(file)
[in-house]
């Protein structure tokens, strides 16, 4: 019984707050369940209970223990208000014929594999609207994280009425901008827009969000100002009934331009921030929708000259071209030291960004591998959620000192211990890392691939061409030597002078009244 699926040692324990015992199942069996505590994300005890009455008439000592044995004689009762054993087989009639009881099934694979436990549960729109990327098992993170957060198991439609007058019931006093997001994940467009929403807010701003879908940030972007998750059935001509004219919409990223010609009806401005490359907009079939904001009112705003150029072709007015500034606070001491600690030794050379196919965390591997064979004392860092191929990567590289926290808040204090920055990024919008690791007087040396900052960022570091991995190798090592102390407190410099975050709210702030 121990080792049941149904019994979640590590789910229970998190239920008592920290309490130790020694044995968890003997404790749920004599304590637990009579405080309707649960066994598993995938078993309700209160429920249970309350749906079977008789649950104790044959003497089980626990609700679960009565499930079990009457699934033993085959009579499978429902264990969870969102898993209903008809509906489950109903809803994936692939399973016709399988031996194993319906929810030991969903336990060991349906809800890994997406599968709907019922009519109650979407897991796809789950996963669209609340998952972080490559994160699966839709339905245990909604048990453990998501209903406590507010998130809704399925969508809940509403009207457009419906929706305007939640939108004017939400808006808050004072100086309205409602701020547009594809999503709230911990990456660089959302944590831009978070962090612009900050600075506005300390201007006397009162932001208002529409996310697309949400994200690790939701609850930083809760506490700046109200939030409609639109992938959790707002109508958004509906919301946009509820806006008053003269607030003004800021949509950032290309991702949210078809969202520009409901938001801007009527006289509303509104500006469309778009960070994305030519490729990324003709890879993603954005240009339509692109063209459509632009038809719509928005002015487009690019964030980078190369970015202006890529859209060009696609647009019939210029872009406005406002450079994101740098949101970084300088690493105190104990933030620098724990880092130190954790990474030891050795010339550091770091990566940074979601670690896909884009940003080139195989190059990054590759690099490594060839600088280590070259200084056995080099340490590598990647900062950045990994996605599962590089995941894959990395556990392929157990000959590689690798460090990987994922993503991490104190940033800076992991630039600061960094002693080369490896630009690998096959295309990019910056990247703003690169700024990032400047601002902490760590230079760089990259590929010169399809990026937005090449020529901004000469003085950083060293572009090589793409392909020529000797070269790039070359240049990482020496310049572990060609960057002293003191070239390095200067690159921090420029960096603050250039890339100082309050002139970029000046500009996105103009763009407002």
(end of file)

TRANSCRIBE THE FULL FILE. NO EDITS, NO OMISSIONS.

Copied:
[in-house]
């Protein structure tokens, strides 16, 4: 019984707050369940209970223990208000014929594999609207994280009425901008827009969000100002009934331009921030929708000259071209030291960004591998959620000192211990890392691939061409030597002078009244 699926040692324990015992199942069996505590994300005890009455008439000592044995004689009762054993087989009639009881099934694979436990549960729109990327098992993170957060198991439609007058019931006093997001994940467009929403807010701003879908940030972007998750059935001509004219919409990223010609009806401005490359907009079939904001009112705003150029072709007015500034606070001491600690030794050379196919965390591997064979004392860092191929990567590289926290808040204090920055990024919008690791007087040396900052960022570091991995190798090592102390407190410099975050709210702030 121990080792049941149904019994979640590590789910229970998190239920008592920290309490130790020694044995968890003997404790749920004599304590637990009579405080309707649960066994598993995938078993309700209160429920249970309350749906079977008789649950104790044959003497089980626990609700679960009565499930079990009457699934033993085959009579499978429902264990969870969102898993209903008809509906489950109903809803994936692939399973016709399988031996194993319906929810030991969903336990060991349906809800890994997406599968709907019922009519109650979407897991796809789950996963669209609340998952972080490559994160699966839709339905245990909604048990453990998501209903406590507010998130809704399925969508809940509403009207457009419906929706305007939640939108004017939400808006808050004072100086309205409602701020547009594809999503709230911990990456660089959302944590831009978070962090612009900050600075506005300390201007006397009162932001208002529409996310697309949400994200690790939701609850930083809760506490700046109200939030409609639109992938959790707002109508958004509906919301946009509820806006008053003269607030003004800021949509950032290309991702949210078809969202520009409901938001801007009527006289509303509104500006469309778009960070994305030519490729990324003709890879993603954005240009339509692109063209459509632009038809719509928005002015487009690019964030980078190369970015202006890529859209060009696609647009019939210029872009406005406002450079994101740098949101970084300088690493105190104990933030620098724990880092130190954790990474030891050795010339550091770091990566940074979601670690896909884009940003080139195989190059990054590759690099490594060839600088280590070259200084056995080099340490590598990647900062950045990994996605599962590089995941894959990395556990392929157990000959590689690798460090990987994922993503991490104190940033800076992991630039600061960094002693080369490896630009690998096959295309990019910056990247703003690169700024990032400047601002902490760590230079760089990259590929010169399809990026937005090449020529901004000469003085950083060293572009090589793409392909020529000797070269790039070359240049990482020496310049572990060609960057002293003191070239390095200067690159921090420029960096603050250039890339100082309050002139970029000046500009996105103009763009407002």